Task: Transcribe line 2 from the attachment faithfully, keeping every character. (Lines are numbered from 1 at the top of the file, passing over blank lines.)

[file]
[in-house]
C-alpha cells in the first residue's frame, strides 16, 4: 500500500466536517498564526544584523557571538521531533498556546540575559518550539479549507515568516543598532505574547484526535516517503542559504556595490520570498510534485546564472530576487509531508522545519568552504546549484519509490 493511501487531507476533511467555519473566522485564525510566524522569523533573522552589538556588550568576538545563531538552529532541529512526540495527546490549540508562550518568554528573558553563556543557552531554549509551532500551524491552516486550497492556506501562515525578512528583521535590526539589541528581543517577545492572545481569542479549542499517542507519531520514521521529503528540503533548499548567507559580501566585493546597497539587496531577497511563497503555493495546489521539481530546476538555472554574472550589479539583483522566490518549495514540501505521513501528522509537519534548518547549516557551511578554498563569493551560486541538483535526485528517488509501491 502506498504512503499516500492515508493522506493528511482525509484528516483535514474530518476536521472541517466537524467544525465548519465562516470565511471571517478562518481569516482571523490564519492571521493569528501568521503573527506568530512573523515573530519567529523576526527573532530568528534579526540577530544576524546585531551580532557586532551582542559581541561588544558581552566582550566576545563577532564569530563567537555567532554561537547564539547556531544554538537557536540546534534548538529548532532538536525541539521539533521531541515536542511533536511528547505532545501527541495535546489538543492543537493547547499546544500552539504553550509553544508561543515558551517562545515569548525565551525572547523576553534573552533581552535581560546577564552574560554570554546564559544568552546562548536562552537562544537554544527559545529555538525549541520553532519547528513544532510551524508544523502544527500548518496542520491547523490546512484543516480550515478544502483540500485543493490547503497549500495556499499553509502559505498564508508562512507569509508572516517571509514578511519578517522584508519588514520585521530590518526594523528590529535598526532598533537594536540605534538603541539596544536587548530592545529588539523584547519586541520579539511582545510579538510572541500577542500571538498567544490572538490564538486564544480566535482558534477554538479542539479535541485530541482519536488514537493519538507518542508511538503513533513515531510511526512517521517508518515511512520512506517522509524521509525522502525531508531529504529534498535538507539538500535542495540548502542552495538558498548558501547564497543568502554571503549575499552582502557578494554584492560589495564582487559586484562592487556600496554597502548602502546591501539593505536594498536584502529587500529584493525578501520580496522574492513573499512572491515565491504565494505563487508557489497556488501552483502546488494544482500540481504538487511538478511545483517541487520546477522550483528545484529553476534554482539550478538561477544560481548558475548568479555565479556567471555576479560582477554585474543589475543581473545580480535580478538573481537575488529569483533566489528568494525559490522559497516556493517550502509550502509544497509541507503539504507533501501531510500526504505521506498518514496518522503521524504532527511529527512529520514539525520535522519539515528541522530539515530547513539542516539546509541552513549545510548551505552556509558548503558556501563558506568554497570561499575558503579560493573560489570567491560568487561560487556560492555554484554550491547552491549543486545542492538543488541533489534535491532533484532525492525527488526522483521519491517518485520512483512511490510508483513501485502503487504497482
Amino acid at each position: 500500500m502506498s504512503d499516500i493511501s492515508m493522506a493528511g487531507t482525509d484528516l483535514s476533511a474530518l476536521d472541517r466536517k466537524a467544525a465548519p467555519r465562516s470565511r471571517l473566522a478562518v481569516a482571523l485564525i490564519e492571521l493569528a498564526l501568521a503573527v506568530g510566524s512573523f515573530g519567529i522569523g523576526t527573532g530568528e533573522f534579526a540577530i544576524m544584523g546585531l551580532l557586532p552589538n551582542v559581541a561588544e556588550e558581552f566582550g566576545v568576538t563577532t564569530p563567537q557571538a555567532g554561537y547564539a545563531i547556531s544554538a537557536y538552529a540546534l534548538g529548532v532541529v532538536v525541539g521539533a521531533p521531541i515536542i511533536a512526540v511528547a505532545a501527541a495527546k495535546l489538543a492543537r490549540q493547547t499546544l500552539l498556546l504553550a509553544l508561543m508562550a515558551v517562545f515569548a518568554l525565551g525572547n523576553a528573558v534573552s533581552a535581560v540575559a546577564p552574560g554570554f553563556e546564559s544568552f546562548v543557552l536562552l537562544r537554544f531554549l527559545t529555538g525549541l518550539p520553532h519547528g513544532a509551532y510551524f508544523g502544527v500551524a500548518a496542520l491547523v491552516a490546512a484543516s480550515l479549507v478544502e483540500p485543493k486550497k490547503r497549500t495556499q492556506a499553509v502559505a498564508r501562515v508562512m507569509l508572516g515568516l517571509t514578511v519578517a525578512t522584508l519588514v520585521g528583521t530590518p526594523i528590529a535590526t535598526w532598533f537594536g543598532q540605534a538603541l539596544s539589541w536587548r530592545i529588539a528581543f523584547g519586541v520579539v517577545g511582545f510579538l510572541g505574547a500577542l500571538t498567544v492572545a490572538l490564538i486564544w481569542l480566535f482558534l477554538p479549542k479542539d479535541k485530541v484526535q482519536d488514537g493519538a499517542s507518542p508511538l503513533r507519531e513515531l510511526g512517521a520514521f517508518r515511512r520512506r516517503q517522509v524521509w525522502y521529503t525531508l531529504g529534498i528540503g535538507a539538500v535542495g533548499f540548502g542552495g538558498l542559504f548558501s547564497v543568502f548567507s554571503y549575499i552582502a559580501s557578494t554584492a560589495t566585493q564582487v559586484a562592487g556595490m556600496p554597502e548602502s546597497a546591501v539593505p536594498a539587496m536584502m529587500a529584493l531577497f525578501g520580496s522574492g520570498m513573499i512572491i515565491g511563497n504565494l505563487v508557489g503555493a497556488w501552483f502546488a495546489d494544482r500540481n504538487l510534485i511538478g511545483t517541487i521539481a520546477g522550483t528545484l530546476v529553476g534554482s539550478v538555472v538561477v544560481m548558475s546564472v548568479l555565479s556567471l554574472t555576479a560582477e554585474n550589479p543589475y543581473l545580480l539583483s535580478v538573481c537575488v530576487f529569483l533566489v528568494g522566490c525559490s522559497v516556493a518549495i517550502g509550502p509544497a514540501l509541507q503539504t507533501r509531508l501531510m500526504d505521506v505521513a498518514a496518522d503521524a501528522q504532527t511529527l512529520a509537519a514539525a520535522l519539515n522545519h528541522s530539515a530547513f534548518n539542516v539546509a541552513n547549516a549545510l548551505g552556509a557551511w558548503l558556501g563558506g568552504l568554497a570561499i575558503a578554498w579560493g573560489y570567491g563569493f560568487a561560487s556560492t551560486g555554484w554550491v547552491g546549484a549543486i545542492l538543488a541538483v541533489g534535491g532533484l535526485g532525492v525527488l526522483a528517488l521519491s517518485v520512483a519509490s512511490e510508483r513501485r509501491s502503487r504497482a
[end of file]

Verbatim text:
C-alpha cells in the first residue's frame, strides 16, 4: 500500500466536517498564526544584523557571538521531533498556546540575559518550539479549507515568516543598532505574547484526535516517503542559504556595490520570498510534485546564472530576487509531508522545519568552504546549484519509490 493511501487531507476533511467555519473566522485564525510566524522569523533573522552589538556588550568576538545563531538552529532541529512526540495527546490549540508562550518568554528573558553563556543557552531554549509551532500551524491552516486550497492556506501562515525578512528583521535590526539589541528581543517577545492572545481569542479549542499517542507519531520514521521529503528540503533548499548567507559580501566585493546597497539587496531577497511563497503555493495546489521539481530546476538555472554574472550589479539583483522566490518549495514540501505521513501528522509537519534548518547549516557551511578554498563569493551560486541538483535526485528517488509501491 502506498504512503499516500492515508493522506493528511482525509484528516483535514474530518476536521472541517466537524467544525465548519465562516470565511471571517478562518481569516482571523490564519492571521493569528501568521503573527506568530512573523515573530519567529523576526527573532530568528534579526540577530544576524546585531551580532557586532551582542559581541561588544558581552566582550566576545563577532564569530563567537555567532554561537547564539547556531544554538537557536540546534534548538529548532532538536525541539521539533521531541515536542511533536511528547505532545501527541495535546489538543492543537493547547499546544500552539504553550509553544508561543515558551517562545515569548525565551525572547523576553534573552533581552535581560546577564552574560554570554546564559544568552546562548536562552537562544537554544527559545529555538525549541520553532519547528513544532510551524508544523502544527500548518496542520491547523490546512484543516480550515478544502483540500485543493490547503497549500495556499499553509502559505498564508508562512507569509508572516517571509514578511519578517522584508519588514520585521530590518526594523528590529535598526532598533537594536540605534538603541539596544536587548530592545529588539523584547519586541520579539511582545510579538510572541500577542500571538498567544490572538490564538486564544480566535482558534477554538479542539479535541485530541482519536488514537493519538507518542508511538503513533513515531510511526512517521517508518515511512520512506517522509524521509525522502525531508531529504529534498535538507539538500535542495540548502542552495538558498548558501547564497543568502554571503549575499552582502557578494554584492560589495564582487559586484562592487556600496554597502548602502546591501539593505536594498536584502529587500529584493525578501520580496522574492513573499512572491515565491504565494505563487508557489497556488501552483502546488494544482500540481504538487511538478511545483517541487520546477522550483528545484529553476534554482539550478538561477544560481548558475548568479555565479556567471555576479560582477554585474543589475543581473545580480535580478538573481537575488529569483533566489528568494525559490522559497516556493517550502509550502509544497509541507503539504507533501501531510500526504505521506498518514496518522503521524504532527511529527512529520514539525520535522519539515528541522530539515530547513539542516539546509541552513549545510548551505552556509558548503558556501563558506568554497570561499575558503579560493573560489570567491560568487561560487556560492555554484554550491547552491549543486545542492538543488541533489534535491532533484532525492525527488526522483521519491517518485520512483512511490510508483513501485502503487504497482